Hudes, who now lives in Washington Heights, said growing up in a very diverse but separate city like Philadelphia gave him the vision to create the narrative arc of certain characters and their relationships.
She said Philly had shaped her understanding of the “many invisible walls that create separation” in American society, which informed the relationship between film character Nina (Leslie Grace), a Boricua who grew up in Washington Heights and is a freshman at Stanford, and his father, Kevin Rosario (Jimmy Smits), a businessman who moved from Puerto Rico to Washington Heights.
“Even though it’s New York City and you’re exposed to a lot of culture, she kind of grew up in that bubble. She had so much support that culturally understands her that it’s very strange for her to come out right away. ‘a hit in a very white space like Stanford,’ explained Hudes.
“So Nina has to navigate separate spaces and is – in some ways – unprepared, because her grandpa came from Puerto Rico to another Latino community and so he didn’t really enter the white world of the same way he expects from Nina. “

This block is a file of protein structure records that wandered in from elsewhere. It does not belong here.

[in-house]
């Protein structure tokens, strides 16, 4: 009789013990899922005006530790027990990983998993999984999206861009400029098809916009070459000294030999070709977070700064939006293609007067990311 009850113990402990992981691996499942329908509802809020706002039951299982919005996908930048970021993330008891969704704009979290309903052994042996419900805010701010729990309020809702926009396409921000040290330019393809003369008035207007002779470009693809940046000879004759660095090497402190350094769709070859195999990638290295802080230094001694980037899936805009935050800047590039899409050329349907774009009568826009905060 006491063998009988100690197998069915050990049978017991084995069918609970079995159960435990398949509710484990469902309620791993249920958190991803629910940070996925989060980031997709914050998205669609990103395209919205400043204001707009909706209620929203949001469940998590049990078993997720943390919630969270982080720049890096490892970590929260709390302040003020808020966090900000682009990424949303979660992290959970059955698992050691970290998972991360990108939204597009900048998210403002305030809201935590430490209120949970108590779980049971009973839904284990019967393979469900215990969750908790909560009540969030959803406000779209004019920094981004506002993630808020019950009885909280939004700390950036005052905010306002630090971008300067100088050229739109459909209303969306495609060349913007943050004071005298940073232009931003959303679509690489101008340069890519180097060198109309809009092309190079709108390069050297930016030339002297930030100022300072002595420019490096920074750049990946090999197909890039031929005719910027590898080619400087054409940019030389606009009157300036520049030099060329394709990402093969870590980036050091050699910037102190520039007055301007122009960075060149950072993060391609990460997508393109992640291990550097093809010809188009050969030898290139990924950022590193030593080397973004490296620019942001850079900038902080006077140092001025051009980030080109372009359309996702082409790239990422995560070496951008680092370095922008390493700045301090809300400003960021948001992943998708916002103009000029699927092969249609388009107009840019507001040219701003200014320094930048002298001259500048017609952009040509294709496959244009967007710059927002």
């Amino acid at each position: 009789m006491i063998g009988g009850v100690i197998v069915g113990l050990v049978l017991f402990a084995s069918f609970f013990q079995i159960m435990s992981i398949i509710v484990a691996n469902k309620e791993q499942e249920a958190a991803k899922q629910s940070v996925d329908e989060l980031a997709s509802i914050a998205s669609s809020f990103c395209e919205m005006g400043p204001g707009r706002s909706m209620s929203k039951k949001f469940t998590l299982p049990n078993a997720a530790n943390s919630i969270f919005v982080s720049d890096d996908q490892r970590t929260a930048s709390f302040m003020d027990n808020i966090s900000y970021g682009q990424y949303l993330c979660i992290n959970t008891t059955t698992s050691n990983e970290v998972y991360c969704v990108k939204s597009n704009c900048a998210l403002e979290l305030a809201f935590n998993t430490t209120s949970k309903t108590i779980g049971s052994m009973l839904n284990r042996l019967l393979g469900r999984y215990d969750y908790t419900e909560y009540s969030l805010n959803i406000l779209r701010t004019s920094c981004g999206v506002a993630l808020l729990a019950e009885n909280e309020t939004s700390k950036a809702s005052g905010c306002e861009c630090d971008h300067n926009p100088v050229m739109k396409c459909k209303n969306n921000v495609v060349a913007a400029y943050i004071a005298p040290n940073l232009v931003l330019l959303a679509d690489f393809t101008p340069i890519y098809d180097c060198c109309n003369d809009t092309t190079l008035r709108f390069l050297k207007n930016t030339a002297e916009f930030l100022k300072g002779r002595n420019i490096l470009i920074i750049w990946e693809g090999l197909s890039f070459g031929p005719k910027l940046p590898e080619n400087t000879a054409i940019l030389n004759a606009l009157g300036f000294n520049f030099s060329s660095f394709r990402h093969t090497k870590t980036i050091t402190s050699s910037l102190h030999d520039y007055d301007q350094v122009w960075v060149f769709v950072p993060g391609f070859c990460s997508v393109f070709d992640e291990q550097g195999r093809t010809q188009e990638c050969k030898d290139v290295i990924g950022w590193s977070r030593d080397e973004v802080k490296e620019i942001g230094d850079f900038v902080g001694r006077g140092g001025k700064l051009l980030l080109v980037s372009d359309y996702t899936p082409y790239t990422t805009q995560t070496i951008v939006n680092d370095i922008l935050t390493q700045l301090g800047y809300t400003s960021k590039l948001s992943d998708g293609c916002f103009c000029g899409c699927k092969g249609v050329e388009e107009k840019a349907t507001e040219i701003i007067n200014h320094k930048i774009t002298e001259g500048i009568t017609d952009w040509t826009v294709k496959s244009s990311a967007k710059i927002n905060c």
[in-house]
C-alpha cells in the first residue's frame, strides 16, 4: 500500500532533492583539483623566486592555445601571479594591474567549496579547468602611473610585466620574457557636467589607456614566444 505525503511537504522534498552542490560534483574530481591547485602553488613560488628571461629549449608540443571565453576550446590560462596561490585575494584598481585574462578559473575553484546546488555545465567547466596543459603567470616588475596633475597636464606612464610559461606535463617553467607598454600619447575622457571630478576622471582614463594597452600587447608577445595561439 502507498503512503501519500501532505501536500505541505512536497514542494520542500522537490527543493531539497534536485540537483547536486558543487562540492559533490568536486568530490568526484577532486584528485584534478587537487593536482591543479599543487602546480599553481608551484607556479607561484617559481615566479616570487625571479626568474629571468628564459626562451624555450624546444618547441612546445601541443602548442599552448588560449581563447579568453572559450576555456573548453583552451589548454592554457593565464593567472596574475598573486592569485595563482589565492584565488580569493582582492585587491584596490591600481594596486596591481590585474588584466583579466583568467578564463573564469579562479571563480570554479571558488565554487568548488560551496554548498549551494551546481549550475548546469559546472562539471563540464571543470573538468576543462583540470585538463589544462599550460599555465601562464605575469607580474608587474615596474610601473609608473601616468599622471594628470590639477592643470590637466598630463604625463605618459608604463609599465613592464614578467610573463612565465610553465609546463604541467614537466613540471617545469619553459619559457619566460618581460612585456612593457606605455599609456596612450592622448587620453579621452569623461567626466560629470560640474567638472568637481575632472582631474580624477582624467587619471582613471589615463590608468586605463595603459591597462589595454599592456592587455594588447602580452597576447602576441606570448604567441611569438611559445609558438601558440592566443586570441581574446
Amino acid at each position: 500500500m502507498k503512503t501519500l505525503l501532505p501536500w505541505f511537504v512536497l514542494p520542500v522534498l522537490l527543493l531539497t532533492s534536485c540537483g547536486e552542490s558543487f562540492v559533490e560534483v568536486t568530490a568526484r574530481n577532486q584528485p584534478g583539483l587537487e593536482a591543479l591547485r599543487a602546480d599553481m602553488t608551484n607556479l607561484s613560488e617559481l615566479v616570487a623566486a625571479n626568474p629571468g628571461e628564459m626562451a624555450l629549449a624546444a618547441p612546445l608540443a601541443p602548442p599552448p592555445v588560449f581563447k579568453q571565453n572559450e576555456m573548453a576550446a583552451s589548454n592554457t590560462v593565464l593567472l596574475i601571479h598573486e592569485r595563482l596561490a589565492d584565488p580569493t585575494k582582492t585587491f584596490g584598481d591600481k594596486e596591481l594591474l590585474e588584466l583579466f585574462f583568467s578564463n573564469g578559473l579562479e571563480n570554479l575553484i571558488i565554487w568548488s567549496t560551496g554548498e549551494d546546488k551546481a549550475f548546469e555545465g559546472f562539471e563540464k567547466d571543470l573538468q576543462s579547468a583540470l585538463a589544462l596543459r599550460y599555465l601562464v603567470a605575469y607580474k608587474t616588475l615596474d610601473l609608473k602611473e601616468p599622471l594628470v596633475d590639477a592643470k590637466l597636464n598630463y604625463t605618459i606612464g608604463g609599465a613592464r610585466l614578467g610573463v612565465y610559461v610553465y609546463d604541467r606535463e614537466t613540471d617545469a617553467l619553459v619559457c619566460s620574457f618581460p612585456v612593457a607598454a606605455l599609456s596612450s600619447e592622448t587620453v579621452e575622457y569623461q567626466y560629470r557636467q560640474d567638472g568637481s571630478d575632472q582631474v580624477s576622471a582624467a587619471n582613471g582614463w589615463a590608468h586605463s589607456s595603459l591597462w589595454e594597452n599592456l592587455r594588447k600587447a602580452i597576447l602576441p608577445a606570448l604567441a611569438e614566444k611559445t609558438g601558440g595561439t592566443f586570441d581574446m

The screen adaptation of “In the Heights” lasts almost two and a half hours, with 24 songs. It’s a very energetic film from start to finish, with little details that underscore the intention of the filmmakers to design a production for Latino audiences that would showcase the things that give them joy: the jelly jar of Vaseline on Abuela Claudia’s nightstand, fireworks at night, hand embroidery and street art graffiti everywhere.
Mexican singer and actress Melissa Barrera plays Vanessa, a hairdresser (and Usnavi’s sweetheart) who dreams of leaving the changing neighborhood to become a fashion designer and live downtown. She said many would see themselves reflected in Vanessa for her ambition and desire to make her dreams come true.
“I left my hometown of Monterrey to go to college because I wanted to do musical theater and be on Broadway,” she said. “But every time I go back to visit my mother and my sisters, I say to myself: this is my home, this is me, this is what gave me all the inspiration and the material that I needed to build the dreams in my head. “
Although Washington Heights is a more US-born and more Latin American neighborhood these days, “In the Heights” focuses on the experiences of first-generation immigrants as a way to summarize the unique but relevant experience of Latinos in the United States, Miranda said.
He said “In the Heights” offers only a slice of the diverse Latin American experience, as no production can encompass all of the stories. He said the production celebrates the bond that exists within all of these communities.
“There are millions of other stories where it came from, millions of specifics that we can’t capture – and that’s OK,” he said. “The goal is for the next Latin musical not to come out in (expletive) 50 years.”